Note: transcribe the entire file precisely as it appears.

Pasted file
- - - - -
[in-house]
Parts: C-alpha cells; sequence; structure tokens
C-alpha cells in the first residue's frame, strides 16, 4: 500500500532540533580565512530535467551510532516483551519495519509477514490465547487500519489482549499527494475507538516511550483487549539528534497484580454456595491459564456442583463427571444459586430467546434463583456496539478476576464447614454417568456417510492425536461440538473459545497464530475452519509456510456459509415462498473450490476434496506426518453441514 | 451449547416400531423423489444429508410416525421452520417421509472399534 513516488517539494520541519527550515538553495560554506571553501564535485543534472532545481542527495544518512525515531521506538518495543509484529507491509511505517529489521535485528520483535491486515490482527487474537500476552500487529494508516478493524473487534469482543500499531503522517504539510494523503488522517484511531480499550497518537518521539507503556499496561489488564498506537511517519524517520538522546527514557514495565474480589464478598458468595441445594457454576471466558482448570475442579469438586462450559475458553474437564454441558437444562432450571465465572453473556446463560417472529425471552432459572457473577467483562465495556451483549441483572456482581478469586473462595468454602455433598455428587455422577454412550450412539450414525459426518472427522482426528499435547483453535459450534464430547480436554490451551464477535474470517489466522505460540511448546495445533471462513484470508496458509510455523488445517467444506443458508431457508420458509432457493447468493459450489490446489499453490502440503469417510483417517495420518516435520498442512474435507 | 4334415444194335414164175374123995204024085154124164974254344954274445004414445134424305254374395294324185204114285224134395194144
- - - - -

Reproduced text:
[in-house]
Parts: C-alpha cells; sequence; structure tokens
C-alpha cells in the first residue's frame, strides 16, 4: 500500500532540533580565512530535467551510532516483551519495519509477514490465547487500519489482549499527494475507538516511550483487549539528534497484580454456595491459564456442583463427571444459586430467546434463583456496539478476576464447614454417568456417510492425536461440538473459545497464530475452519509456510456459509415462498473450490476434496506426518453441514 | 451449547416400531423423489444429508410416525421452520417421509472399534 513516488517539494520541519527550515538553495560554506571553501564535485543534472532545481542527495544518512525515531521506538518495543509484529507491509511505517529489521535485528520483535491486515490482527487474537500476552500487529494508516478493524473487534469482543500499531503522517504539510494523503488522517484511531480499550497518537518521539507503556499496561489488564498506537511517519524517520538522546527514557514495565474480589464478598458468595441445594457454576471466558482448570475442579469438586462450559475458553474437564454441558437444562432450571465465572453473556446463560417472529425471552432459572457473577467483562465495556451483549441483572456482581478469586473462595468454602455433598455428587455422577454412550450412539450414525459426518472427522482426528499435547483453535459450534464430547480436554490451551464477535474470517489466522505460540511448546495445533471462513484470508496458509510455523488445517467444506443458508431457508420458509432457493447468493459450489490446489499453490502440503469417510483417517495420518516435520498442512474435507 | 4334415444194335414164175374123995204024085154124164974254344954274445004414445134424305254374395294324185204114285224134395194144